Does what I am saying make sense? Is there anything that defeats what I'm saying here? I think there may be a way to remove the space between 'dé' and 'guo' in the pinyin while not combining 得 and 過 as a word in the Chinese text, but I don't remember what the trick is. Do you know where I can find a list of the 'modulating symbols' for the pinyin text of an example quotation? The ones I know now are ^ for adding capitalization to pinyin, . for adding a space between syllables and {} for giving a pinyin different from the one generated automatically by the system. Thanks for your help! --Geographyinitiative (talk) 13:36, 10 August 2018 (UTC)

@Geographyinitiative: Roger. I've removed the space there. Dokurrat (talk) 13:40, 10 August 2018 (UTC)
@Geographyinitiative: See Template:zh-x#Tricks :) —Suzukaze-c 02:01, 11 August 2018 (UTC)

Removal of cited Ext. D character article readingsEdit

I'm just curious as to how citing counts as "unattested" or "unverified" regarding the readings for CJKV single-charcter articles in Extension D that you removed? Bumm13 (talk) 10:28, 11 August 2018 (UTC)

@Bumm13: Because such claims made by are unverified. No proof was found. Dokurrat (talk) 13:57, 11 August 2018 (UTC)
@Dokurrat: I'm curious as to what makes you think is less reliable than, say, a random IP editing one of the articles in the CJKV Extension ranges, such as 𬽡. You haven't given a real answer to my question. Cheers! Bumm13 (talk) 00:22, 12 August 2018 (UTC)
@Bumm13: I've replied your question. I'll say it again. No proof was found for such's claims. Dokurrat (talk) 02:30, 12 August 2018 (UTC)
@Dokurrat: Good job on removing these claims. Keep up the good work. KevinUp (talk) 20:53, 11 August 2018 (UTC)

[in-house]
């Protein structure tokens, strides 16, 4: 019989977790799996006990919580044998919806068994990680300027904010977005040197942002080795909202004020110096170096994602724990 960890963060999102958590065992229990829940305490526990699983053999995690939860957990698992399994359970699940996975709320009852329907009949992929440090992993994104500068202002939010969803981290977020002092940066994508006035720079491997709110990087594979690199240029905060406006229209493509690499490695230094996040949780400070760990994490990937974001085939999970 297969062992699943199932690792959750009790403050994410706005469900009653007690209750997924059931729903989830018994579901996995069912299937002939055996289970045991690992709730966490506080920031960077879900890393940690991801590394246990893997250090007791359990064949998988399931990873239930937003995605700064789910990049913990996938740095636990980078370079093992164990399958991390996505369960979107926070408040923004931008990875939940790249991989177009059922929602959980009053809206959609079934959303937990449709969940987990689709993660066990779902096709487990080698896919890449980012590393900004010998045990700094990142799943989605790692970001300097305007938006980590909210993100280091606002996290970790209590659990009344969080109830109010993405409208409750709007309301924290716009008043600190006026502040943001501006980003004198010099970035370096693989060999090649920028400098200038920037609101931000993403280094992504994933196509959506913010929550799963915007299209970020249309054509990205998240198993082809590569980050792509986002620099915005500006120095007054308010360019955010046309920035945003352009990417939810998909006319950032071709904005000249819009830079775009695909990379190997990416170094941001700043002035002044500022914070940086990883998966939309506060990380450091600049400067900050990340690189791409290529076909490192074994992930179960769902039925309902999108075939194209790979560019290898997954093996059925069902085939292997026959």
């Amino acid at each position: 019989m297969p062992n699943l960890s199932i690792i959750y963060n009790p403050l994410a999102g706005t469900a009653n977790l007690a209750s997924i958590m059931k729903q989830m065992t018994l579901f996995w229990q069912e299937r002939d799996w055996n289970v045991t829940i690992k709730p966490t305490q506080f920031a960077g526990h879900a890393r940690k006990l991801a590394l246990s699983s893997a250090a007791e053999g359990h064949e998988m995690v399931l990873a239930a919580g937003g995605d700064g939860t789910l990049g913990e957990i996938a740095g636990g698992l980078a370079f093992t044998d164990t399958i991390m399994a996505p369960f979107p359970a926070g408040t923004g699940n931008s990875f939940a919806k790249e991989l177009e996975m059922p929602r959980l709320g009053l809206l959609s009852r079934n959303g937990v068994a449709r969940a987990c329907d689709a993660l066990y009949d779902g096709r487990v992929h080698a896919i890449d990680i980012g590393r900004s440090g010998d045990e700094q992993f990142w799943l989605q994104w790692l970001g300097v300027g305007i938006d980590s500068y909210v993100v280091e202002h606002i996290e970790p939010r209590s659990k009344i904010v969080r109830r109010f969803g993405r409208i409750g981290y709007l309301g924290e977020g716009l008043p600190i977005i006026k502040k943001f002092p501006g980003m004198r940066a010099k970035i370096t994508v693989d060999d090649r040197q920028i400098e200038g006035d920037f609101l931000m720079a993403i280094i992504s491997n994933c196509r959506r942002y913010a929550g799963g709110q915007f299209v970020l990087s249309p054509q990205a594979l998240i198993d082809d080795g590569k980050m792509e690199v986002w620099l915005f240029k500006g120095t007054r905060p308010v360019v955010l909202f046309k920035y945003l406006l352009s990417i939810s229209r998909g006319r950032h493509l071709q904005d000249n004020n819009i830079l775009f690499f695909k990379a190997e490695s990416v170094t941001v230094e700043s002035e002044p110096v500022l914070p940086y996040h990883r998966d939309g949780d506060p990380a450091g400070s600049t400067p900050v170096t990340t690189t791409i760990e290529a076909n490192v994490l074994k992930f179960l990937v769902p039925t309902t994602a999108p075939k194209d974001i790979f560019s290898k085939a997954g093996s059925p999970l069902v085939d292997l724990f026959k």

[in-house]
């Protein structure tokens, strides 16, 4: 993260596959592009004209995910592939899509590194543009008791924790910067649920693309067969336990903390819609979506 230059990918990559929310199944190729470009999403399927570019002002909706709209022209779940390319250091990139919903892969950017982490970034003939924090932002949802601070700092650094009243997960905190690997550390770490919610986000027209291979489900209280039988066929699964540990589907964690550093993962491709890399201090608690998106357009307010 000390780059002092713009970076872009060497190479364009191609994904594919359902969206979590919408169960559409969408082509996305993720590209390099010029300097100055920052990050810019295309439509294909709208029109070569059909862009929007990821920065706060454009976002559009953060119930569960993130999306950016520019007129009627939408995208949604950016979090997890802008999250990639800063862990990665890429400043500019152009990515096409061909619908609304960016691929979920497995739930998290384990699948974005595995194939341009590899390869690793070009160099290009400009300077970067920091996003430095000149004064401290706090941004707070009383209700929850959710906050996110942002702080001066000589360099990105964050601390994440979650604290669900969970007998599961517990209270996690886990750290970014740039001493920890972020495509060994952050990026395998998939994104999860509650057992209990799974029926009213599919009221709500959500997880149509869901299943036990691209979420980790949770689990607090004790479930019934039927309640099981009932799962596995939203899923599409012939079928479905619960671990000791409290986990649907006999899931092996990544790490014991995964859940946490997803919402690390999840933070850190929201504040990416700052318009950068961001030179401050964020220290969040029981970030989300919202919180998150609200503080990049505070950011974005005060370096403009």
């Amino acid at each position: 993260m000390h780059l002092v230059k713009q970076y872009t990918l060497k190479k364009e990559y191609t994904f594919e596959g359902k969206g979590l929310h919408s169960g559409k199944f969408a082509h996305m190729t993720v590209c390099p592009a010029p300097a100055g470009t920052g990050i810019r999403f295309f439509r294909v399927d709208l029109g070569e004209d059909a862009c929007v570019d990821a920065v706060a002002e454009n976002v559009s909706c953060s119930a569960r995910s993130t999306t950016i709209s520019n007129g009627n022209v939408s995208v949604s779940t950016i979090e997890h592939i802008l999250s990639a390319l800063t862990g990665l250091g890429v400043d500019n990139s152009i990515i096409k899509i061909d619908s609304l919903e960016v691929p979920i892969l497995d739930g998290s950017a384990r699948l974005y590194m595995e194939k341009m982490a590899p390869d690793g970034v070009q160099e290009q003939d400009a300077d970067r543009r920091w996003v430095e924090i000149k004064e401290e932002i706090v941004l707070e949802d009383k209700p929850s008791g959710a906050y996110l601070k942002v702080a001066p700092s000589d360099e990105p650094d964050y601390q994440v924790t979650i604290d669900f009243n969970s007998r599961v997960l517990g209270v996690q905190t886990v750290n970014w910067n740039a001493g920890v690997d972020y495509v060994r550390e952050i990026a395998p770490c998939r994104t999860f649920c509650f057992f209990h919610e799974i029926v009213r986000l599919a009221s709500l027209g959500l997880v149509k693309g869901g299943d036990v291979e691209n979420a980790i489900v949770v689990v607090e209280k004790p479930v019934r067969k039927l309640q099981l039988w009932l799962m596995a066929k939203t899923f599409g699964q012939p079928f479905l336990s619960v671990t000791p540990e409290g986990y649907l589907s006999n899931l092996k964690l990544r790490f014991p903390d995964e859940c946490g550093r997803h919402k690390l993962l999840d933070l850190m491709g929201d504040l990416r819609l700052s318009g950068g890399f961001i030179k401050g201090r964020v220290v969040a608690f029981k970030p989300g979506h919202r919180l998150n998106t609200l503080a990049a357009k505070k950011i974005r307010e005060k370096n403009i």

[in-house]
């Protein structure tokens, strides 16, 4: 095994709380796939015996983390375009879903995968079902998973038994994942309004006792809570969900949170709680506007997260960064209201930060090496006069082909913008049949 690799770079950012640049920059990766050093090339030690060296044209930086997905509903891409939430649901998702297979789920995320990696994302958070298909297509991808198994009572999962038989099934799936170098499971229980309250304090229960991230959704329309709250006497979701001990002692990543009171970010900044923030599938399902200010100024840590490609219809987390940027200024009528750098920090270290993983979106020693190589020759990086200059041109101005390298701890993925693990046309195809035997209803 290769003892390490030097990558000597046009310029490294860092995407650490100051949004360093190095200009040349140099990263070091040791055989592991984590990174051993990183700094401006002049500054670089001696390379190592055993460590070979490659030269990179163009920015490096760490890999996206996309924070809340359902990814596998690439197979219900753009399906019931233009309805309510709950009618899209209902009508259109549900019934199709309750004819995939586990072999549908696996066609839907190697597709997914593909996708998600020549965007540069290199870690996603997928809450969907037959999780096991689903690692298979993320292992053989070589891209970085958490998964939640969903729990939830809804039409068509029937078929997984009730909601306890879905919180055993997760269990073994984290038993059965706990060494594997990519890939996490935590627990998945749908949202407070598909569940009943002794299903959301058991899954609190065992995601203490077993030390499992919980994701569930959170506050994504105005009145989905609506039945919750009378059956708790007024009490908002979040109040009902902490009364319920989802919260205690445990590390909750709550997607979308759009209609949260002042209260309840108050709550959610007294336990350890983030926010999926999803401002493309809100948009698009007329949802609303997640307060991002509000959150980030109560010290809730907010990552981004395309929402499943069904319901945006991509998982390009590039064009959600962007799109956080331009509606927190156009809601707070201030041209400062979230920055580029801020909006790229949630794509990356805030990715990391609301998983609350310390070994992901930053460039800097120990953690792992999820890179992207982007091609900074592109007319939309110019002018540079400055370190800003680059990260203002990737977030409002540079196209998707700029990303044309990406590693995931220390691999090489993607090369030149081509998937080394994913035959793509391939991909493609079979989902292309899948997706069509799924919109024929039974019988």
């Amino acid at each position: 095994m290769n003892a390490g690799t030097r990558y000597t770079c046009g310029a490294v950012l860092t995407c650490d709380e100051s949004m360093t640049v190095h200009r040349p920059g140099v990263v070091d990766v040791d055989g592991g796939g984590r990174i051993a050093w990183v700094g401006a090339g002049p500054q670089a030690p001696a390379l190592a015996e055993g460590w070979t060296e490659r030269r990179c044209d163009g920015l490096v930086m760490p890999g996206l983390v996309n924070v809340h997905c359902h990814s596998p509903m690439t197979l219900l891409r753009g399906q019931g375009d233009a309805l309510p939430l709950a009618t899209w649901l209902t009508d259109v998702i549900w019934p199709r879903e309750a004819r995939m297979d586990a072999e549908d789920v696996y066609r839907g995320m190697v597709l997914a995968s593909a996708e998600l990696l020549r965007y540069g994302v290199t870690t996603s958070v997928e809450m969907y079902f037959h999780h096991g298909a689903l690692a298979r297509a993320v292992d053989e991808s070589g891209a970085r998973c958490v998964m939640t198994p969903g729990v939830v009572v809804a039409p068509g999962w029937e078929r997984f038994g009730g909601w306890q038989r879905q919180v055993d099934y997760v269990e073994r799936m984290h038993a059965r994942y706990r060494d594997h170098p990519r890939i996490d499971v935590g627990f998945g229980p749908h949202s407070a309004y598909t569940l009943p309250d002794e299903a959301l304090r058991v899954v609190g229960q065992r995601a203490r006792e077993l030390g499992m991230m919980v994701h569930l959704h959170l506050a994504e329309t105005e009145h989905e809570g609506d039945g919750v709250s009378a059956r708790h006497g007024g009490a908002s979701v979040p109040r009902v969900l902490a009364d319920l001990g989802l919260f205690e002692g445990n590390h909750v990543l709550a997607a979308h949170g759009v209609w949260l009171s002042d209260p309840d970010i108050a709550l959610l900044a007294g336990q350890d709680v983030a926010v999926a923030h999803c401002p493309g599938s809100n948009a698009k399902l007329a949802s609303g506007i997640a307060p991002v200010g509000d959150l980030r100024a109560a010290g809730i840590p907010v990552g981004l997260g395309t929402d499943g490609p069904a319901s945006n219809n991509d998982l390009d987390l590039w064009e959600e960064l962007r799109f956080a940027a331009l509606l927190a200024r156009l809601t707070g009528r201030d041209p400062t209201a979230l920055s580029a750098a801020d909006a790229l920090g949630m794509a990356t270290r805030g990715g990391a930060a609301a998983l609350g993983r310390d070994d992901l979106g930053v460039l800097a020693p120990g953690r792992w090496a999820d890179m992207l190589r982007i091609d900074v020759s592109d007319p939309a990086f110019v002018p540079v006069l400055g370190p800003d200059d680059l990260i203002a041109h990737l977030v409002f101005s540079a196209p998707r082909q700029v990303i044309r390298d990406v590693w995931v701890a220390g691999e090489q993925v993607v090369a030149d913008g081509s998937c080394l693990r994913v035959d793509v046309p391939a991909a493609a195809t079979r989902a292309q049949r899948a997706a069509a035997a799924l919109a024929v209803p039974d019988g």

@Bumm13: I think that is not suitable as a primary source of reference because definitions provided often lack proper citations or references. When editing CJKV entries it is best to use references that are reliable, well-documented and attestable, such as those listed under the {{Han ref}} template. Other excellent work of references can also be found here: Wiktionary:About Chinese/references. For characters with vague origins we would need to refer back to the IRG (Ideographic Rapporteur Group), which submits prospective CJKV characters to the ISO/IEC JTC 1/SC 2 working group for consideration/approval before the characters can be encoded by the Unicode consortium. Here is an example: [1]. I think it is good practice to list references for Chinese characters, especially those using the {{zh-see}} template to prevent IP users from adding unverified statements. KevinUp (talk) 02:41, 12 August 2018 (UTC)

Pinyin for 好好先生Edit

Hi, I don't think it should be hyphenated as hǎo-hǎo xiānsheng. See 5.4 in the Basic rules of the Chinese phonetic alphabet orthography. — justin(r)leung (t...) | c=› } 13:02, 26 August 2018 (UTC)


I like what you did with 合同. Does that mean we are getting rid of 'tl=y'? --Geographyinitiative (talk) 07:01, 15 September 2018 (UTC)

@Geographyinitiative: Definately no. I'm just doing this because the case 合同 is special. Dokurrat (talk) 07:04, 15 September 2018 (UTC)
Ok --Geographyinitiative (talk) 07:20, 15 September 2018 (UTC)


I'm pretty sure that it is pronounced pūlēng though, I might be wrong. Qhwans (talk) 14:20, 16 September 2018 (UTC)

@Qhwans: What makes you pretty sure that it is pronounced pūlēng? Dokurrat (talk) 14:22, 16 September 2018 (UTC)
@Dokurrat: Well, my Beijing friend/cousin(s) say it that way. Moreover 百度 and 汉典 says so (I know, not reliable, that's why the "pretty sure"). Qhwans (talk) 14:27, 16 September 2018 (UTC)
@Qhwans: I see. Dokurrat (talk) 14:30, 16 September 2018 (UTC)